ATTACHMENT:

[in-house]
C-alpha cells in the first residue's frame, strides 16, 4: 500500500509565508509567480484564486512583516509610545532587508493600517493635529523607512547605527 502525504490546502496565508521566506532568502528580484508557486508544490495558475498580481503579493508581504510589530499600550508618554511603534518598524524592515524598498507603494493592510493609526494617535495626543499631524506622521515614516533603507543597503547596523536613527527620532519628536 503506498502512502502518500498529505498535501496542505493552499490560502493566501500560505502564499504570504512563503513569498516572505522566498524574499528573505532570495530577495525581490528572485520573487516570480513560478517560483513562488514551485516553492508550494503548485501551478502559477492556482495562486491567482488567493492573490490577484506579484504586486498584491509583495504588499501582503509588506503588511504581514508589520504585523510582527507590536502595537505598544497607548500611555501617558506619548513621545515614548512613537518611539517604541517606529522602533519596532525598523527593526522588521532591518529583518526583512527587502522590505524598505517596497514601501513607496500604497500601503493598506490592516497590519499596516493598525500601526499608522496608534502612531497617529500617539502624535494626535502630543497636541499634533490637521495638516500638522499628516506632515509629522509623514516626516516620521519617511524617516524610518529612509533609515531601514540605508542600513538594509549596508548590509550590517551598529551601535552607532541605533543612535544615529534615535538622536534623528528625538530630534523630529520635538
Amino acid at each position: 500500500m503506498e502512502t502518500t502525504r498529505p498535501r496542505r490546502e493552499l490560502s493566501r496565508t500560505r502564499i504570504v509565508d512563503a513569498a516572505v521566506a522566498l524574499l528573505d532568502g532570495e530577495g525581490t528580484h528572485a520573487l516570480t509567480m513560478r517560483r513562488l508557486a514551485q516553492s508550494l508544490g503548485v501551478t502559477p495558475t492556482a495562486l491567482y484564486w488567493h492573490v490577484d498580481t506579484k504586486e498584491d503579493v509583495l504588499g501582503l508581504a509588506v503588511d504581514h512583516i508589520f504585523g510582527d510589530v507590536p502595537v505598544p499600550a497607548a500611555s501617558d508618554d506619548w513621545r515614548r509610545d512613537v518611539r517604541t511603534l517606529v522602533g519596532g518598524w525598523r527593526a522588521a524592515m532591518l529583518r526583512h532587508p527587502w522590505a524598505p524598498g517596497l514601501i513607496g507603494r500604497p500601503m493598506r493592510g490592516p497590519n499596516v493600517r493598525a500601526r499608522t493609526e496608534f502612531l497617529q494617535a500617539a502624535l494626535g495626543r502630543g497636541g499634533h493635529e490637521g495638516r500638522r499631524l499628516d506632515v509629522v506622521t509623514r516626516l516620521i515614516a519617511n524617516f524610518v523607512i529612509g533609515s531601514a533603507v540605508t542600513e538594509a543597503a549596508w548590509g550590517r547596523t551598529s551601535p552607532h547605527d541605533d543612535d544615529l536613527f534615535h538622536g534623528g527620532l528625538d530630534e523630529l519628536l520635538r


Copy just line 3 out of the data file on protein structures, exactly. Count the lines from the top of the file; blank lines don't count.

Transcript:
Amino acid at each position: 500500500m503506498e502512502t502518500t502525504r498529505p498535501r496542505r490546502e493552499l490560502s493566501r496565508t500560505r502564499i504570504v509565508d512563503a513569498a516572505v521566506a522566498l524574499l528573505d532568502g532570495e530577495g525581490t528580484h528572485a520573487l516570480t509567480m513560478r517560483r513562488l508557486a514551485q516553492s508550494l508544490g503548485v501551478t502559477p495558475t492556482a495562486l491567482y484564486w488567493h492573490v490577484d498580481t506579484k504586486e498584491d503579493v509583495l504588499g501582503l508581504a509588506v503588511d504581514h512583516i508589520f504585523g510582527d510589530v507590536p502595537v505598544p499600550a497607548a500611555s501617558d508618554d506619548w513621545r515614548r509610545d512613537v518611539r517604541t511603534l517606529v522602533g519596532g518598524w525598523r527593526a522588521a524592515m532591518l529583518r526583512h532587508p527587502w522590505a524598505p524598498g517596497l514601501i513607496g507603494r500604497p500601503m493598506r493592510g490592516p497590519n499596516v493600517r493598525a500601526r499608522t493609526e496608534f502612531l497617529q494617535a500617539a502624535l494626535g495626543r502630543g497636541g499634533h493635529e490637521g495638516r500638522r499631524l499628516d506632515v509629522v506622521t509623514r516626516l516620521i515614516a519617511n524617516f524610518v523607512i529612509g533609515s531601514a533603507v540605508t542600513e538594509a543597503a549596508w548590509g550590517r547596523t551598529s551601535p552607532h547605527d541605533d543612535d544615529l536613527f534615535h538622536g534623528g527620532l528625538d530630534e523630529l519628536l520635538r